The current rules follow. For changes in the rules, see the history section. Over a 2 minute period, the user and his/her partner will be shown the same set of images and asked to provide as many labels as possible to describe each image you see. When the user's label matches the partner's label, both will earn points and move on to the next image until time runs out. It is possible to pass on an image but both users must agree to do this. The score is variable from 50 to 150 depending on the specificity of the answer. The 150 score is rare but 140 points will be awarded for a name or specific word, even if the word is spelled out in the image. Terms with low specificity like "trees" or "man" earn only 50 points. There has never been any screening for correctness, so that if both players type "Jupiter" for an image of Saturn, they would presumably both get 140 points.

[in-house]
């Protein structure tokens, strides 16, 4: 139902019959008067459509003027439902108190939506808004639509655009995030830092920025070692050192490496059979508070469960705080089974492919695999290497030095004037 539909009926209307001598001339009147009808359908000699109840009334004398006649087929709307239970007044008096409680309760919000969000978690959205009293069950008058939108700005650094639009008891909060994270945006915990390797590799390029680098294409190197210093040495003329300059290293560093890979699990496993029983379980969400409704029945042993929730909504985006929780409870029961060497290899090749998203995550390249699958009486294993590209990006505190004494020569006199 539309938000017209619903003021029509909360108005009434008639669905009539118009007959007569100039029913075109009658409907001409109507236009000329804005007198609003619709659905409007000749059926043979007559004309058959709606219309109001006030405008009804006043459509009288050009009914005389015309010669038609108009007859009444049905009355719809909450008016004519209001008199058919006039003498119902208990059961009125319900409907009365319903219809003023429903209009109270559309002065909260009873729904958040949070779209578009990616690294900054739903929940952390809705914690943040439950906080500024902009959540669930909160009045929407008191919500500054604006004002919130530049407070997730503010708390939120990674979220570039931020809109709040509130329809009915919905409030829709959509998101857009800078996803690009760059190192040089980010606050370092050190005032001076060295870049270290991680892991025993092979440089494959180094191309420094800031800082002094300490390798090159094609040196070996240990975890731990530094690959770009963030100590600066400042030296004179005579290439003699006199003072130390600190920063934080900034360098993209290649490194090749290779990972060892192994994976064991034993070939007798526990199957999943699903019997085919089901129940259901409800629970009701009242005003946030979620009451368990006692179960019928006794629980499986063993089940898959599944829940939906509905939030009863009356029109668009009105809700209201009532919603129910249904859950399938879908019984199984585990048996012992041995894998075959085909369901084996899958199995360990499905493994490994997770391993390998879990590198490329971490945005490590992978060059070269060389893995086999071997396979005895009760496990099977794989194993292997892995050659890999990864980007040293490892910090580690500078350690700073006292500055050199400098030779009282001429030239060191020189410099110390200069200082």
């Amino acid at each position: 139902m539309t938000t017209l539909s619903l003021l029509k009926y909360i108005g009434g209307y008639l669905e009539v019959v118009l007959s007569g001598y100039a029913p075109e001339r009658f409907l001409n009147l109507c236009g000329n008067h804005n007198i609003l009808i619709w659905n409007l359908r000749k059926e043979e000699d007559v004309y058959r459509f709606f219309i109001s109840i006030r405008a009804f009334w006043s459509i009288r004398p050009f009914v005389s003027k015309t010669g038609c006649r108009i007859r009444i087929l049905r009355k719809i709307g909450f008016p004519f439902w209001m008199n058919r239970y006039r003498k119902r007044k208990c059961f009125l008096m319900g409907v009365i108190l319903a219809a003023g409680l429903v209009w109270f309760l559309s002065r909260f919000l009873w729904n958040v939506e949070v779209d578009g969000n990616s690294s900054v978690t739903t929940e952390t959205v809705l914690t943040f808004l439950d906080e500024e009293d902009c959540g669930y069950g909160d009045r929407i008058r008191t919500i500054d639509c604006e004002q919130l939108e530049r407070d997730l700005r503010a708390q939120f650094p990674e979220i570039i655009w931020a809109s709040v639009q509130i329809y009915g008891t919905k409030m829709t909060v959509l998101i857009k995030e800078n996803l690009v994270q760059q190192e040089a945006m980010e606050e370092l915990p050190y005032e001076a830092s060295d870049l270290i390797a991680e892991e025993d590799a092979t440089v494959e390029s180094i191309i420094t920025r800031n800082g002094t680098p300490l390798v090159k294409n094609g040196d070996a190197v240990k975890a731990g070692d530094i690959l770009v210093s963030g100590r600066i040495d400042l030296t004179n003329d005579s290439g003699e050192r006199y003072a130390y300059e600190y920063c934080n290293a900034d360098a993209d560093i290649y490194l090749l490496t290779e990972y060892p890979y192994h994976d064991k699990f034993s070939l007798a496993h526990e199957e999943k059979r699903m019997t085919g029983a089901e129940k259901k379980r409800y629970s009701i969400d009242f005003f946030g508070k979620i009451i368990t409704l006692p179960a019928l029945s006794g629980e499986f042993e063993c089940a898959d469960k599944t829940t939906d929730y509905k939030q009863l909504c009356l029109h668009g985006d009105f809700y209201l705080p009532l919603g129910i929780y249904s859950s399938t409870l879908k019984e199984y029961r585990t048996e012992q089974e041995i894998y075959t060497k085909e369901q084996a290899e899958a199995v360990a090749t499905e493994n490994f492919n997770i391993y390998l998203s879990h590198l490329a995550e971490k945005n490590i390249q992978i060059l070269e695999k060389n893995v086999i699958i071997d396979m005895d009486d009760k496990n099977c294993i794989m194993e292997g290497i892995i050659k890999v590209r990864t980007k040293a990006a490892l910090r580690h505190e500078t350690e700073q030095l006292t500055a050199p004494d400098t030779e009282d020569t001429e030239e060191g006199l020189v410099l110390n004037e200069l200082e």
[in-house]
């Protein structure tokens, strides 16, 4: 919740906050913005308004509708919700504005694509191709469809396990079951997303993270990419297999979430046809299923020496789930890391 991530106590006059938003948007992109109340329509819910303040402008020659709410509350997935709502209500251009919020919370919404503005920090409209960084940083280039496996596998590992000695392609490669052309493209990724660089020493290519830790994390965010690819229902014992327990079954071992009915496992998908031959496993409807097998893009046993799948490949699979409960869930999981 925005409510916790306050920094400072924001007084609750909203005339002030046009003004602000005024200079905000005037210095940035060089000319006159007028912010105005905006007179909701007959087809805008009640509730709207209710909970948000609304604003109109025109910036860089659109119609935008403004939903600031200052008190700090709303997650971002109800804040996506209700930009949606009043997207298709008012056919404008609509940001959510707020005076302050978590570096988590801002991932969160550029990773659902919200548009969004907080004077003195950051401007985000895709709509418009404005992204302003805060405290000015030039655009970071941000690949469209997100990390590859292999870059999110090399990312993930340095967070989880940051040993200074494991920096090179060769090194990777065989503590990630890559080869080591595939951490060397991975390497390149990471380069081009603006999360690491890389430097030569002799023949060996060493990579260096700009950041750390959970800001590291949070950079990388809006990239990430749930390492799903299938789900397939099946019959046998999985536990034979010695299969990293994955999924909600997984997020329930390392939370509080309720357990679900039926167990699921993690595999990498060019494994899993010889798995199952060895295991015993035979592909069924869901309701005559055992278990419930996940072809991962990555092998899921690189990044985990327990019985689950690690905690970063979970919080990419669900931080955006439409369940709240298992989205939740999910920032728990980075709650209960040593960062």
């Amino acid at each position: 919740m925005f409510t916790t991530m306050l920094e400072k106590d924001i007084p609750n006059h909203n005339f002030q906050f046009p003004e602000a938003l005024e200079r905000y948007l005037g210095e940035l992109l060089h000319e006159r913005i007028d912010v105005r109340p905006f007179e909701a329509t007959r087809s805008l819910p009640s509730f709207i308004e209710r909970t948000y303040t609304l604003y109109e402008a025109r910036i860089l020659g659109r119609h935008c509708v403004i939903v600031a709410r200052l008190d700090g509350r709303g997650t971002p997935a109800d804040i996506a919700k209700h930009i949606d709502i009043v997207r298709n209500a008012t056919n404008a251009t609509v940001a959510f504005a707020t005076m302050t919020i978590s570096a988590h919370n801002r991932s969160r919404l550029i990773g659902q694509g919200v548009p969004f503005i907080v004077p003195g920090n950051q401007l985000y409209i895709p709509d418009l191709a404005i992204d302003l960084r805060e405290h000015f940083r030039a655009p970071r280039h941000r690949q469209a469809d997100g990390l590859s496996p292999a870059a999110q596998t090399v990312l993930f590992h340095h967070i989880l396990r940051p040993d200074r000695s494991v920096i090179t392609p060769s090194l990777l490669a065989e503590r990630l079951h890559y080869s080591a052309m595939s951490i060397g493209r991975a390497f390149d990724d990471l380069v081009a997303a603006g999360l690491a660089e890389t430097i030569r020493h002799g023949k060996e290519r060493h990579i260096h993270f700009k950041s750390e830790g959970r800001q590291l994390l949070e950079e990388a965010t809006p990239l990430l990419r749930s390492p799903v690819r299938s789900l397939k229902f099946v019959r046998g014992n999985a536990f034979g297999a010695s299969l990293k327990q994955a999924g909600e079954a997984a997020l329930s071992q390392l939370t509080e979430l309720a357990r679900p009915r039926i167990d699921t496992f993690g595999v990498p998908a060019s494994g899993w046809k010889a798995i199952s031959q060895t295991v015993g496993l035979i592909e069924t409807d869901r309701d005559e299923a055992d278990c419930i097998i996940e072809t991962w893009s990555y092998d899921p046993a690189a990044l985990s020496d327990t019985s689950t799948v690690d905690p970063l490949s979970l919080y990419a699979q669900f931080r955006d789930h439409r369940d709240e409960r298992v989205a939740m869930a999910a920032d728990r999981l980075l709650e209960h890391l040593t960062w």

Labels that have been agreed on by previous users may show on an "off limits" list and cannot be used in that round. Some players think that the game staggers appearance of the images, and that sometimes it takes the first words typed by one player to form an "off limits" list for the other player. In other words, the off limits words may be unilateral, asymmetrical. This would explain the rather frequent circumstance when it seems a partner can't think of words like "car," "bird," or "girl." Very rarely, at the end of the match it becomes obvious that one image was different for the two players. Perhaps this is simply an error, or perhaps it is a test to see how quickly people will pass when their descriptions do not match, but it may also be a mechanism implemented to view cheaters, if the words for the different images are similar. At times, one user's computer will fail to load a new image, or continue to display the previous image shown. Times likes these also call for a mutual "pass" on the part of both players.